Modelling herbaceous biomass is critical for an improved understanding of wildlife feeding patterns and distribution as well as for the development of early warning systems for fire management. Most savannas in South Africa are characterized by complex stand structure and abundant vegetation species. This has prohibited accurate estimation of biomass in such environments. We investigated the possibility of improving biomass predictions in tropical savannas using cokriging. Individual bands and ratios computed from Moderate Resolution Imaging Spectroradiometer (MODIS) imagery were correlated with field measurements of biomass covering the Kruger National Park, South Africa. The band that yielded the highest correlation with biomass was then used for further analysis using cokriging. Three variogram models were developed: one for the herbaceous biomass, one for the best MODIS band and a cross variogram between all pairs of variables involved in the estimation. The variogram models were then used in cokriging to predict biomass distribution over the whole study area. Results indicate that a combination of remotely sensed data with field biomass measurements through cokriging improves the estimation accuracy compared to ordinary kriging and stepwise linear regression. Given the high temporal resolution of the freely available MODIS imagery, the result is critical for the improved monitoring and management of wildlife habitats.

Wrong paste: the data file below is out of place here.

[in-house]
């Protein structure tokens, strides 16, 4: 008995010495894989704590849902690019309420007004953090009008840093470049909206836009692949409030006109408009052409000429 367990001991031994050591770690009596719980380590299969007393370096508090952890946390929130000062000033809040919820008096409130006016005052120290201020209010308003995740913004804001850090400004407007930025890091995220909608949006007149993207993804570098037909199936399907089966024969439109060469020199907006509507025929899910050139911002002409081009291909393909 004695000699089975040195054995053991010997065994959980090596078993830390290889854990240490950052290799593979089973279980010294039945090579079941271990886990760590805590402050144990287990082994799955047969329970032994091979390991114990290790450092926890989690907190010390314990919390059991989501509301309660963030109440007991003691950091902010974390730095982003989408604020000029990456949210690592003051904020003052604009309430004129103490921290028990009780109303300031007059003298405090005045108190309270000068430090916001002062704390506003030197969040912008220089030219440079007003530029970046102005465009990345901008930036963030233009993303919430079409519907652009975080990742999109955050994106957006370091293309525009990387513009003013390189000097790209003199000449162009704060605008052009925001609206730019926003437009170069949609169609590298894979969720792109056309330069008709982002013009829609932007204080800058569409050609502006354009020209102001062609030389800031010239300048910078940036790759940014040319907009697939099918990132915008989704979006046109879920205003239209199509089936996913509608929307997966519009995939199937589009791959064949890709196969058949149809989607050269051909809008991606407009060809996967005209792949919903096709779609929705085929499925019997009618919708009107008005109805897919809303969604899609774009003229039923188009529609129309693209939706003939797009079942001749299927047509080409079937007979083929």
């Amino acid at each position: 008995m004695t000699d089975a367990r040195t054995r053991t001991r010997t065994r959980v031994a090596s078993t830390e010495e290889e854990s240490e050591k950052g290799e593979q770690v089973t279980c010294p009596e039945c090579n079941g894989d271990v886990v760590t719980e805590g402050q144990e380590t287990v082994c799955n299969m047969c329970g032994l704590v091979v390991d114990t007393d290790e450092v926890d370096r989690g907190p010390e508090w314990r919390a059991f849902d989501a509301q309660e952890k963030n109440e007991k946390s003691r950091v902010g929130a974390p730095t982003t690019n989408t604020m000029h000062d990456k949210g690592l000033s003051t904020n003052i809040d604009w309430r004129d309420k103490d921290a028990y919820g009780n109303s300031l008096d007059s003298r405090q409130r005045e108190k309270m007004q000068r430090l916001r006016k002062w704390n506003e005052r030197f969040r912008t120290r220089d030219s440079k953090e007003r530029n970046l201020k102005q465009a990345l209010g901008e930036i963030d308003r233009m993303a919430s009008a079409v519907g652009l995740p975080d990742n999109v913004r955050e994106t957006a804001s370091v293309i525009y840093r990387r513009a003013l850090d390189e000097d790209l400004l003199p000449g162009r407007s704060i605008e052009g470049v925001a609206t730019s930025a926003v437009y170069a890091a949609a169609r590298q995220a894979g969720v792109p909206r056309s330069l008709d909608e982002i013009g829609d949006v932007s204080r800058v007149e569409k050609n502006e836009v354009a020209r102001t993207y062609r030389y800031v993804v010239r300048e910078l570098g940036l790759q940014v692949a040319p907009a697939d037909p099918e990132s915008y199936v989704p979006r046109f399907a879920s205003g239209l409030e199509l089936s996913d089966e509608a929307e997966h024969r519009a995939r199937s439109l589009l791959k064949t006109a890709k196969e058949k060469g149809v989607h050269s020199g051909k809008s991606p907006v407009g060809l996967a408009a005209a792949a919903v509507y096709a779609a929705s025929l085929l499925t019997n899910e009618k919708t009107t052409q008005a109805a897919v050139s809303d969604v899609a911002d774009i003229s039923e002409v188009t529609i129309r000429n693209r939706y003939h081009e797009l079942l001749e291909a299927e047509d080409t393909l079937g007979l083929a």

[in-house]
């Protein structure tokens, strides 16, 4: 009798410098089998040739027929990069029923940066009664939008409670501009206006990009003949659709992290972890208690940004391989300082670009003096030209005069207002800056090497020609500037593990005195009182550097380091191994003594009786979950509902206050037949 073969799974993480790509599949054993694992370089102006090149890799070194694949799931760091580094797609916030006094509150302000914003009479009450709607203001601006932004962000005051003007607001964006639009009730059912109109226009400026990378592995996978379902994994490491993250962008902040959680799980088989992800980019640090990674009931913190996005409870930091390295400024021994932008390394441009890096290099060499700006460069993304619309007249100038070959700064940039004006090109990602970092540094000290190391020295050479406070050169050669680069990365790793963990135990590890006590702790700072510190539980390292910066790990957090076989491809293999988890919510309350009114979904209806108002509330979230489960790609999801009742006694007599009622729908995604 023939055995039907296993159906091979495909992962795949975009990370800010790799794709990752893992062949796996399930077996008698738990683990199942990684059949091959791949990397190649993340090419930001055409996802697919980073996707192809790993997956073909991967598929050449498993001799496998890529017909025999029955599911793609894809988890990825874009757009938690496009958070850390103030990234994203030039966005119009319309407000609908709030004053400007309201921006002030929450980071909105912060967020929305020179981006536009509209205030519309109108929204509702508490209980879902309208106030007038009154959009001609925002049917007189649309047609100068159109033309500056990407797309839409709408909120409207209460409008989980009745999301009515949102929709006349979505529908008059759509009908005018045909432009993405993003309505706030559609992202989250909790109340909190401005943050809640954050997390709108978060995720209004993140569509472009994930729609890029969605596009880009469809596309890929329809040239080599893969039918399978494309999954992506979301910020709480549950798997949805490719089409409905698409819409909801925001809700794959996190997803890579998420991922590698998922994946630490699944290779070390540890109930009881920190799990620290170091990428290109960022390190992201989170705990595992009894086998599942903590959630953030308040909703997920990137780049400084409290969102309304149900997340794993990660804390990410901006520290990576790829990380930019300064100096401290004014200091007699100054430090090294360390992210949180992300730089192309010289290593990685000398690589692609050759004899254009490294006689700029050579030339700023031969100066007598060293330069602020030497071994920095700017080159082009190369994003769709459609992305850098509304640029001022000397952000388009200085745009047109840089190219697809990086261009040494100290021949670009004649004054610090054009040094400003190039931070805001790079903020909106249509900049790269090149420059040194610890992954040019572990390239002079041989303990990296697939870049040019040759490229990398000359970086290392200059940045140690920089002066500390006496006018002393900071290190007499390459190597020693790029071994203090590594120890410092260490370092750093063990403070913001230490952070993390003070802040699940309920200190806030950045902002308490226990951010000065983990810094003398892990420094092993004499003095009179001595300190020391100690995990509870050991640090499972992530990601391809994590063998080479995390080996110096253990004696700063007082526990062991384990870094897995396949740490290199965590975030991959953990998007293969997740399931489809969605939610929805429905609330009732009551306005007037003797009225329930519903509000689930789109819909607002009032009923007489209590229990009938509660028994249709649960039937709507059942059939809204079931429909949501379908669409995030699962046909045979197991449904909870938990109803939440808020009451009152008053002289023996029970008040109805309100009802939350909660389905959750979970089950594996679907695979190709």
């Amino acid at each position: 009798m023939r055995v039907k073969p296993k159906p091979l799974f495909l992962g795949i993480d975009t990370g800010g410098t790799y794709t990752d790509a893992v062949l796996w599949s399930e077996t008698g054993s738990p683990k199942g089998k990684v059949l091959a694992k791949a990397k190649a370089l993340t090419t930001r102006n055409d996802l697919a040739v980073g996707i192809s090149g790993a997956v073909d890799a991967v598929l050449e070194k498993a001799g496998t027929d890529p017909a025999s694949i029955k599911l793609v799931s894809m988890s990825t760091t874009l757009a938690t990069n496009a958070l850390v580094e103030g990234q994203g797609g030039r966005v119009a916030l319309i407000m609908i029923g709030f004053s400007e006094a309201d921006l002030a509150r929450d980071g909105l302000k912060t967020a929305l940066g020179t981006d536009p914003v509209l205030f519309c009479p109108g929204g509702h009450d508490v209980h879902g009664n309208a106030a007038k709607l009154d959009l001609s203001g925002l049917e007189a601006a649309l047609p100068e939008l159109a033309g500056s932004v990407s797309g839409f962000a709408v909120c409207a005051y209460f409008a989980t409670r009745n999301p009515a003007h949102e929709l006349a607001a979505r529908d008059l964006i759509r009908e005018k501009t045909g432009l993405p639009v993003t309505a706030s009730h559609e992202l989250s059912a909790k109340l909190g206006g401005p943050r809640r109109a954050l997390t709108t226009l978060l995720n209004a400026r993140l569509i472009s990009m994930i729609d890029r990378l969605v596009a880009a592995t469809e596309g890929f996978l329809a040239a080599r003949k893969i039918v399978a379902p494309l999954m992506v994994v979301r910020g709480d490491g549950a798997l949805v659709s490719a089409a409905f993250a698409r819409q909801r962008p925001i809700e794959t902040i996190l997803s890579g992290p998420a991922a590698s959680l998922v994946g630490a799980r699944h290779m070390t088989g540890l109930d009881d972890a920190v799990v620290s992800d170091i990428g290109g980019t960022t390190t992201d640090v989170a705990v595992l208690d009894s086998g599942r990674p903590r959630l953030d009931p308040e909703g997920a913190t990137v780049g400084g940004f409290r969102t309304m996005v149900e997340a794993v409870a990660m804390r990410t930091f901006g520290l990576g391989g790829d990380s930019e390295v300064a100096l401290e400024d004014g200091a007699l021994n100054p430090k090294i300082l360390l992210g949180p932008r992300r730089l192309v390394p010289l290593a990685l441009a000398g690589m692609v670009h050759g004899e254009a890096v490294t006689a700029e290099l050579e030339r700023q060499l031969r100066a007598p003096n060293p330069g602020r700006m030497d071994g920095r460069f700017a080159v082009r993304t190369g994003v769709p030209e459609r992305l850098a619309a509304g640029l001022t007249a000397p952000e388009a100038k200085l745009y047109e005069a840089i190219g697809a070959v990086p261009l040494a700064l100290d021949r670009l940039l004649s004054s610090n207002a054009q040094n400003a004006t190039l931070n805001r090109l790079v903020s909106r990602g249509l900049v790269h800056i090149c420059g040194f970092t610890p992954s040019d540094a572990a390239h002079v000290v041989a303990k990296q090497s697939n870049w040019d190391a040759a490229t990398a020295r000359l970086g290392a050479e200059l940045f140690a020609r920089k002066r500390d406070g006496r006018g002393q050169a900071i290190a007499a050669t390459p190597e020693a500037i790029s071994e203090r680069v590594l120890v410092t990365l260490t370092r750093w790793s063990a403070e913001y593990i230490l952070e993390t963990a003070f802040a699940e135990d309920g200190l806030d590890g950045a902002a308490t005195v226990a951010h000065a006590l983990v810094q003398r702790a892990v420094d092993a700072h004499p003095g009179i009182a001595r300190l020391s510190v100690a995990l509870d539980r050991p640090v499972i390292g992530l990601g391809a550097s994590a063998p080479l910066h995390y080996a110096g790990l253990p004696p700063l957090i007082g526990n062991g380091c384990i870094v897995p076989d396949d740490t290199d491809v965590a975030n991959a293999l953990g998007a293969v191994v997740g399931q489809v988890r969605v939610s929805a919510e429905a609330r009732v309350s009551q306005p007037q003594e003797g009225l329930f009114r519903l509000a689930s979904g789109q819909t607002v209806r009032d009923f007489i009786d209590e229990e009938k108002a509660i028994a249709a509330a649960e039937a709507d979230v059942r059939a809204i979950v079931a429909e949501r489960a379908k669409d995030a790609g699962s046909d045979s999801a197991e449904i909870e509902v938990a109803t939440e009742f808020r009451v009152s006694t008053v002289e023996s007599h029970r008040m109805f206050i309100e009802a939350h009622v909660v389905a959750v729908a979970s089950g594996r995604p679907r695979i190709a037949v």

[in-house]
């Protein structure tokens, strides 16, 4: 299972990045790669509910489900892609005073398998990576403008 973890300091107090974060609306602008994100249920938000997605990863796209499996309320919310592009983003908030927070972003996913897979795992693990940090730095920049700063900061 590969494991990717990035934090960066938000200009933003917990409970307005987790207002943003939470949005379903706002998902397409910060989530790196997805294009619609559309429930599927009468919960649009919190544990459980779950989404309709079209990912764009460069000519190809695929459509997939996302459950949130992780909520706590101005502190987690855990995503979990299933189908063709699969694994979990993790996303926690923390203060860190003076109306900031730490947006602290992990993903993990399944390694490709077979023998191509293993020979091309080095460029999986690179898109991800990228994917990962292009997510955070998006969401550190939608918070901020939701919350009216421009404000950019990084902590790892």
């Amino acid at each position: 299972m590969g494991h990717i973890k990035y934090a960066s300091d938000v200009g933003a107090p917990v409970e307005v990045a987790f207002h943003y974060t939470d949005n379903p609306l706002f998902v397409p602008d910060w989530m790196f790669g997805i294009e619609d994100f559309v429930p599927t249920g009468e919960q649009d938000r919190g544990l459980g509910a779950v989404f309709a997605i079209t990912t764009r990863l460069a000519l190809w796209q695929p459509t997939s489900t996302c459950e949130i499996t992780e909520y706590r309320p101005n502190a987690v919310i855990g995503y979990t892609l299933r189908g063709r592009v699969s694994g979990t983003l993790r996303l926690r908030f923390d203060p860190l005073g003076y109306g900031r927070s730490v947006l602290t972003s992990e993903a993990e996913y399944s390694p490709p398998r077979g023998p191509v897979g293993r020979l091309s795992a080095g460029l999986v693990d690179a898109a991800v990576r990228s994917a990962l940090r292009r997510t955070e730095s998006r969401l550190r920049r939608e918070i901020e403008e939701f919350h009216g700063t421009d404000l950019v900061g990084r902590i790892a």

- ground-based radiometry
- spectral reflectance
- absorption features
- vegetation indexes
Mutanga, O., & Rugege, D. (2006). Integrating remote sensing and spatial statistics to model herbaceous biomass distribution in a tropical savanna. International Journal of Remote Sensing, 27(16), 3499-3514. https://doi.org/10.1080/01431160600639735